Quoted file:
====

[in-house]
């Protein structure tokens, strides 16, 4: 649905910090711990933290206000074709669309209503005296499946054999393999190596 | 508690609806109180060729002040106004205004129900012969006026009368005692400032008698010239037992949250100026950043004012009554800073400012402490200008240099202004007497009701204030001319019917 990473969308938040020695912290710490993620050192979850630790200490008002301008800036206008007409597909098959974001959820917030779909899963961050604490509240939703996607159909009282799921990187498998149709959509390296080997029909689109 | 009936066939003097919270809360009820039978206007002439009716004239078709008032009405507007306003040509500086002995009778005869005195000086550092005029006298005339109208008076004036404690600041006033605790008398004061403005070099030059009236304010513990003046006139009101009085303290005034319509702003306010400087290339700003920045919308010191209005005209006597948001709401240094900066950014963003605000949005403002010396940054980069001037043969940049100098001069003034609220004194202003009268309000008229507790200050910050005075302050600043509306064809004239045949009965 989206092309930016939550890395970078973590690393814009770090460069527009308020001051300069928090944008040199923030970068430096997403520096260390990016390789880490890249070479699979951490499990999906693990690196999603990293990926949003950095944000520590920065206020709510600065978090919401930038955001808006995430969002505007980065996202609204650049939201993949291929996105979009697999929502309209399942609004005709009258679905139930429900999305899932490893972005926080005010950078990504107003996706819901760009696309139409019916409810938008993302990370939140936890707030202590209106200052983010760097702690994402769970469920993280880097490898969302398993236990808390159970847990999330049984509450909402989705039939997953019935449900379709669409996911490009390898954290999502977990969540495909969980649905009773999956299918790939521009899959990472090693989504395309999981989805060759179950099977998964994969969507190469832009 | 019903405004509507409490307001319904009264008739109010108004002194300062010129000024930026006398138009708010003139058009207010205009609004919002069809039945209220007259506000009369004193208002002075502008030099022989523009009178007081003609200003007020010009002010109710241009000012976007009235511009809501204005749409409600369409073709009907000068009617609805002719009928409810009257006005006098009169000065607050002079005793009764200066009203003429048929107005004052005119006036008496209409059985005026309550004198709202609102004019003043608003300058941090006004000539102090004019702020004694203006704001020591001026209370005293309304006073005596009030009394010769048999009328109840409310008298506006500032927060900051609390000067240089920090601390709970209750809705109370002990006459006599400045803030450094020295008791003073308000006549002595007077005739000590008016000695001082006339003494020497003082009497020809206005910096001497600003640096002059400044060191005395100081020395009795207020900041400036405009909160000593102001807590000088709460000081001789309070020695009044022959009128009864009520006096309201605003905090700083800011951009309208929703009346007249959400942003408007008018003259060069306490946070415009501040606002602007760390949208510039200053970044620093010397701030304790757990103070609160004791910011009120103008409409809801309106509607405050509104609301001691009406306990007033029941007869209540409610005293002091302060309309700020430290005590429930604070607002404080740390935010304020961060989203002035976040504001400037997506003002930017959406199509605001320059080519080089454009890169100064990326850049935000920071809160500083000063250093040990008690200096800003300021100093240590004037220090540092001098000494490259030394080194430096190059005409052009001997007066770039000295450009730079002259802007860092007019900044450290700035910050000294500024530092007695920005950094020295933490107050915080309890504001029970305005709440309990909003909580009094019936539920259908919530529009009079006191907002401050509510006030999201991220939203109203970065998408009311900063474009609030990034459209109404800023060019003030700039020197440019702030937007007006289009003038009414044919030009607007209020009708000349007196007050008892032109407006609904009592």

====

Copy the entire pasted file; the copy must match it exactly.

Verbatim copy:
[in-house]
């Protein structure tokens, strides 16, 4: 649905910090711990933290206000074709669309209503005296499946054999393999190596 | 508690609806109180060729002040106004205004129900012969006026009368005692400032008698010239037992949250100026950043004012009554800073400012402490200008240099202004007497009701204030001319019917 990473969308938040020695912290710490993620050192979850630790200490008002301008800036206008007409597909098959974001959820917030779909899963961050604490509240939703996607159909009282799921990187498998149709959509390296080997029909689109 | 009936066939003097919270809360009820039978206007002439009716004239078709008032009405507007306003040509500086002995009778005869005195000086550092005029006298005339109208008076004036404690600041006033605790008398004061403005070099030059009236304010513990003046006139009101009085303290005034319509702003306010400087290339700003920045919308010191209005005209006597948001709401240094900066950014963003605000949005403002010396940054980069001037043969940049100098001069003034609220004194202003009268309000008229507790200050910050005075302050600043509306064809004239045949009965 989206092309930016939550890395970078973590690393814009770090460069527009308020001051300069928090944008040199923030970068430096997403520096260390990016390789880490890249070479699979951490499990999906693990690196999603990293990926949003950095944000520590920065206020709510600065978090919401930038955001808006995430969002505007980065996202609204650049939201993949291929996105979009697999929502309209399942609004005709009258679905139930429900999305899932490893972005926080005010950078990504107003996706819901760009696309139409019916409810938008993302990370939140936890707030202590209106200052983010760097702690994402769970469920993280880097490898969302398993236990808390159970847990999330049984509450909402989705039939997953019935449900379709669409996911490009390898954290999502977990969540495909969980649905009773999956299918790939521009899959990472090693989504395309999981989805060759179950099977998964994969969507190469832009 | 019903405004509507409490307001319904009264008739109010108004002194300062010129000024930026006398138009708010003139058009207010205009609004919002069809039945209220007259506000009369004193208002002075502008030099022989523009009178007081003609200003007020010009002010109710241009000012976007009235511009809501204005749409409600369409073709009907000068009617609805002719009928409810009257006005006098009169000065607050002079005793009764200066009203003429048929107005004052005119006036008496209409059985005026309550004198709202609102004019003043608003300058941090006004000539102090004019702020004694203006704001020591001026209370005293309304006073005596009030009394010769048999009328109840409310008298506006500032927060900051609390000067240089920090601390709970209750809705109370002990006459006599400045803030450094020295008791003073308000006549002595007077005739000590008016000695001082006339003494020497003082009497020809206005910096001497600003640096002059400044060191005395100081020395009795207020900041400036405009909160000593102001807590000088709460000081001789309070020695009044022959009128009864009520006096309201605003905090700083800011951009309208929703009346007249959400942003408007008018003259060069306490946070415009501040606002602007760390949208510039200053970044620093010397701030304790757990103070609160004791910011009120103008409409809801309106509607405050509104609301001691009406306990007033029941007869209540409610005293002091302060309309700020430290005590429930604070607002404080740390935010304020961060989203002035976040504001400037997506003002930017959406199509605001320059080519080089454009890169100064990326850049935000920071809160500083000063250093040990008690200096800003300021100093240590004037220090540092001098000494490259030394080194430096190059005409052009001997007066770039000295450009730079002259802007860092007019900044450290700035910050000294500024530092007695920005950094020295933490107050915080309890504001029970305005709440309990909003909580009094019936539920259908919530529009009079006191907002401050509510006030999201991220939203109203970065998408009311900063474009609030990034459209109404800023060019003030700039020197440019702030937007007006289009003038009414044919030009607007209020009708000349007196007050008892032109407006609904009592």